DR. OZ: Get smart about heartburn

Dr. Mehmet Oz Dr. Mike Roizen King Features

Proton pump inhibitors, or PPIs — taken by an estimated 20 million Americans to douse heartburn pain — are associated with a 44 percent increased risk of dementia, according to a new German study. That’s the latest in a string of health problems associated with taking these drugs. It seems they decrease the absorption of nitrites, so your arteries (think cardiovascular system) do not dilate as well (think erectile dysfunction). So before you fill another PPI prescription or reach for a bottle of over-the-counter pills, here’s what you should know.

PPIs quash acid production in your stomach by blocking a digestive-system enzyme. These “wonder drugs” are great at dialing down acidity so that painful raw spots in your esophagus either don’t develop or heal if you’ve got a serious acid-backwash problem called gastroesophageal reflux. Trouble is, up to two-thirds of people who take PPIs don’t really need them. That may be you if your doctor is not monitoring your use of an OTC version (such as Nexium, Prilosec or Prevacid), or if your doc prescribed one but hasn’t checked to see if you’ve healed.

Used right, PPIs help, but they’re also big business ($14 billion a year), have big advertising budgets and big side effects. If you believe that an overweight comedian in a bad shirt knows enough medicine for you to follow his advice, you need to read the fine print. That’s where you’ll find important info about the very real risks of PPIs.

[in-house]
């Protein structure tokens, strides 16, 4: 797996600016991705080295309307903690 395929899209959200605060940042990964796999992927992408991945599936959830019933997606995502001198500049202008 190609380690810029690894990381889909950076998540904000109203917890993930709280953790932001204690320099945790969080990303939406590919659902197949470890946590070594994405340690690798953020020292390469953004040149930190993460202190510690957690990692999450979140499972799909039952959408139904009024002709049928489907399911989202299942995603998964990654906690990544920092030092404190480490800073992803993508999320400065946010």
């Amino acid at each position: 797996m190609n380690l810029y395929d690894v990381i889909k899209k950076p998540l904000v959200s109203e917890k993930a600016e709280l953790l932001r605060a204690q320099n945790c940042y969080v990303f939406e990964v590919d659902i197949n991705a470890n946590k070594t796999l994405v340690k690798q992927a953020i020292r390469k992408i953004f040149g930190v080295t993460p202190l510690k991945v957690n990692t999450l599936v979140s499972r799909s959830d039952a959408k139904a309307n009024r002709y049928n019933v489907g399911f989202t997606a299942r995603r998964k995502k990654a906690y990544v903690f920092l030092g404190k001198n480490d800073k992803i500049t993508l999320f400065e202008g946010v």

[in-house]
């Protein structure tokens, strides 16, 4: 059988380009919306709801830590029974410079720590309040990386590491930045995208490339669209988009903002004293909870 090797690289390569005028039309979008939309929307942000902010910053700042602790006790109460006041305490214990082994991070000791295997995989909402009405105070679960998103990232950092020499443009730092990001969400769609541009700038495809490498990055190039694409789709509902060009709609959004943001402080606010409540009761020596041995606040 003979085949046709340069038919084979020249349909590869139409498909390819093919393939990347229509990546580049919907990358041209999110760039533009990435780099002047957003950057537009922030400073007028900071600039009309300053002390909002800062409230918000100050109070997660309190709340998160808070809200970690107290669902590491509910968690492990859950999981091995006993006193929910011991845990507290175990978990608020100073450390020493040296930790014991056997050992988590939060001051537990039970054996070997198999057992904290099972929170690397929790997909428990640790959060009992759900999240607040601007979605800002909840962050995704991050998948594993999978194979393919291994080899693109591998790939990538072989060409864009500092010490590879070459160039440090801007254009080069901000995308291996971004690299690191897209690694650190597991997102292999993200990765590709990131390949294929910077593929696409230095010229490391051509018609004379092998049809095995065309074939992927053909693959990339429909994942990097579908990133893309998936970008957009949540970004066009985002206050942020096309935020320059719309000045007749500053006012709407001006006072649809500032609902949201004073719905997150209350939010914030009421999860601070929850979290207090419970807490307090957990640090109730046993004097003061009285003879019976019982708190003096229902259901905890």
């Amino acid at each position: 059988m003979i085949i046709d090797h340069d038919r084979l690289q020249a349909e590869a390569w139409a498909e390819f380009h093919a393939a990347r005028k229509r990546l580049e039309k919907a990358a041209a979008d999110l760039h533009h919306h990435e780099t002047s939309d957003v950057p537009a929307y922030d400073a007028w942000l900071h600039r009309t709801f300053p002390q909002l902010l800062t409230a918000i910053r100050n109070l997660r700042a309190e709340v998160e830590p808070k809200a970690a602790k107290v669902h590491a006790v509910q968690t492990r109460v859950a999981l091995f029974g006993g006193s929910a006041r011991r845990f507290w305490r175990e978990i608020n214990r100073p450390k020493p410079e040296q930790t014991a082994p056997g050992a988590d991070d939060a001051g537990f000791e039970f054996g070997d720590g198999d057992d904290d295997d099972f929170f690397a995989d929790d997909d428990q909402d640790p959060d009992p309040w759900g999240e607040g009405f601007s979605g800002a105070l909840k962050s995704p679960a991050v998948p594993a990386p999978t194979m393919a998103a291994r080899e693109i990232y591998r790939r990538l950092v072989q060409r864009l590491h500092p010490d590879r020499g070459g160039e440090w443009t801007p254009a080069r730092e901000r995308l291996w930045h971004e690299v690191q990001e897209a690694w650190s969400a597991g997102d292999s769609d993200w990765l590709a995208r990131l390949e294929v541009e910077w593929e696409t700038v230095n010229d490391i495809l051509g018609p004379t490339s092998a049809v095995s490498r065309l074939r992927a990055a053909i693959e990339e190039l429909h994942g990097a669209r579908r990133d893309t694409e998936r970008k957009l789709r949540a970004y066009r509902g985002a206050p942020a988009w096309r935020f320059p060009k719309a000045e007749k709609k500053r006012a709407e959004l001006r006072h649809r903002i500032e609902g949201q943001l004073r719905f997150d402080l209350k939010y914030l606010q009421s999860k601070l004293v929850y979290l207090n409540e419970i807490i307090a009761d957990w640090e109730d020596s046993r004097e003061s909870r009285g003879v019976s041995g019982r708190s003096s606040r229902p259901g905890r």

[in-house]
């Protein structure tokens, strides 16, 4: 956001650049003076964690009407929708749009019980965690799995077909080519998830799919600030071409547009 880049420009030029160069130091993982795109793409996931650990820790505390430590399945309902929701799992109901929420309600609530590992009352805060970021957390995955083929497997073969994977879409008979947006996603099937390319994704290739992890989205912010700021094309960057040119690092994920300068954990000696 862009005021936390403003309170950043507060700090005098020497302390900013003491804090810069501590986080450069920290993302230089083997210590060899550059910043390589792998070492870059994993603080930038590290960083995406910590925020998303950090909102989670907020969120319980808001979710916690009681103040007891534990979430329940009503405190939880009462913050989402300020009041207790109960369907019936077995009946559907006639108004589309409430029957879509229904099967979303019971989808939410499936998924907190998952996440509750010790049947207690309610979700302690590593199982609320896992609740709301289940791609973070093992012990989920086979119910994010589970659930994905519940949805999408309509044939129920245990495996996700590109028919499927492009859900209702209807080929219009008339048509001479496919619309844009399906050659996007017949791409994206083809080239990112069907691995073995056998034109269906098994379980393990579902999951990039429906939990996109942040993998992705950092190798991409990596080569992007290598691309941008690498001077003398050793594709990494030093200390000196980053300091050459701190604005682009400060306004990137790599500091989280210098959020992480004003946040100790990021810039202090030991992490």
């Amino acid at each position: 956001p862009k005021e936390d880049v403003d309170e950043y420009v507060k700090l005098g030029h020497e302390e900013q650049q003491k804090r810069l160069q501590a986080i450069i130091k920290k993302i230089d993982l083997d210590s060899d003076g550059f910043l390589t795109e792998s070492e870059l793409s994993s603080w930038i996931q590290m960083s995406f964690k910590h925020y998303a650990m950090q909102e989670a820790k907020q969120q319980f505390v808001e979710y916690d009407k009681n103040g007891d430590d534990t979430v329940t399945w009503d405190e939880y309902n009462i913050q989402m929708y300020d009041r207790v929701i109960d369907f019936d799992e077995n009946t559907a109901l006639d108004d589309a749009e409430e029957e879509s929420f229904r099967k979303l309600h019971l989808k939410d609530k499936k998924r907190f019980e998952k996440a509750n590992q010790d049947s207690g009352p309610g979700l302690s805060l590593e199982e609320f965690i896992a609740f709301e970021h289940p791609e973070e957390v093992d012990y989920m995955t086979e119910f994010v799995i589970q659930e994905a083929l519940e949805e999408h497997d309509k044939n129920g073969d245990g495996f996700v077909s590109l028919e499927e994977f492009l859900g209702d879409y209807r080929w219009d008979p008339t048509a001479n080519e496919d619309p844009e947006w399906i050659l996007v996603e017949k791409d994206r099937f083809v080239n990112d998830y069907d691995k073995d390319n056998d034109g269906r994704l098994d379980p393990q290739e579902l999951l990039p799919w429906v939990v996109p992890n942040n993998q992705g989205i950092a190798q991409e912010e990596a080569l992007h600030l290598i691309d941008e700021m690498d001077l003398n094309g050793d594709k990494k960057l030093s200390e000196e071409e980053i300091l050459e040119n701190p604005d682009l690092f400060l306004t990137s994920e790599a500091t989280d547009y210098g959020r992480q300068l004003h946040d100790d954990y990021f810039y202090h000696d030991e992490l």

Heart attacks: A Stanford University study of 2.9 million people found that PPI users were 16 percent more likely to have a heart attack and twice as likely to die from one, when compared with nonusers. Researchers believe that PPIs reduce levels of nitric oxide in artery linings, so they become less flexible.

Infections: PPI users are more susceptible to pneumonia and Clostridium difficile infections. Stomach acid normally helps kill the bacteria that cause these illnesses.

Brittle bones: Using high doses and staying on PPIs for over a year seems to put bones at highest risk. In the Women’s Health Initiative study, fracture risk was 25 percent higher for older women who used PPIs.

Chronic kidney disease: In a Johns Hopkins study that tracked 10,482 adults for 15 years, PPI users were 20-50 percent more likely to develop chronic kidney problems than nonusers. A second study, out of SUNY Buffalo, tracked more than 240,000 patients for 17 years with similar results. Both studies also reported that people who used H2 blockers (a different type of medication that blocks acid reflux, but lasts only 12 hours) didn’t increase the risk for CKD or decrease nitric oxide levels in blood vessels.